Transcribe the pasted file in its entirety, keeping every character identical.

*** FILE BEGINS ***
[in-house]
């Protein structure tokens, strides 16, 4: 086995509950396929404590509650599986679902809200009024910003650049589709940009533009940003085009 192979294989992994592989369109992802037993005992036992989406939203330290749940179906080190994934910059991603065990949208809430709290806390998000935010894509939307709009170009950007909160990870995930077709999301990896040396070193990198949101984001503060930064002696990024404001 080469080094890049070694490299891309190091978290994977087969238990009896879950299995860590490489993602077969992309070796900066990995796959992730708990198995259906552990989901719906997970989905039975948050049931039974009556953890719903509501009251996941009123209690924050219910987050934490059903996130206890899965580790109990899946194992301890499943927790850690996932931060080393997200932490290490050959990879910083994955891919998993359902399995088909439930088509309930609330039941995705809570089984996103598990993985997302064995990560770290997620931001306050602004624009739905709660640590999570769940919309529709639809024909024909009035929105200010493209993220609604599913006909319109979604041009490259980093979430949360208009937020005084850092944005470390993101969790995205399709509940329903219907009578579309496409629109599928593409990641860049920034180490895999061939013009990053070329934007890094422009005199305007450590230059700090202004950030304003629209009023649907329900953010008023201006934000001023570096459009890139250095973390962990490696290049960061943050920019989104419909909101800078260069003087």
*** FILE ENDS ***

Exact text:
[in-house]
């Protein structure tokens, strides 16, 4: 086995509950396929404590509650599986679902809200009024910003650049589709940009533009940003085009 192979294989992994592989369109992802037993005992036992989406939203330290749940179906080190994934910059991603065990949208809430709290806390998000935010894509939307709009170009950007909160990870995930077709999301990896040396070193990198949101984001503060930064002696990024404001 080469080094890049070694490299891309190091978290994977087969238990009896879950299995860590490489993602077969992309070796900066990995796959992730708990198995259906552990989901719906997970989905039975948050049931039974009556953890719903509501009251996941009123209690924050219910987050934490059903996130206890899965580790109990899946194992301890499943927790850690996932931060080393997200932490290490050959990879910083994955891919998993359902399995088909439930088509309930609330039941995705809570089984996103598990993985997302064995990560770290997620931001306050602004624009739905709660640590999570769940919309529709639809024909024909009035929105200010493209993220609604599913006909319109979604041009490259980093979430949360208009937020005084850092944005470390993101969790995205399709509940329903219907009578579309496409629109599928593409990641860049920034180490895999061939013009990053070329934007890094422009005199305007450590230059700090202004950030304003629209009023649907329900953010008023201006934000001023570096459009890139250095973390962990490696290049960061943050920019989104419909909101800078260069003087």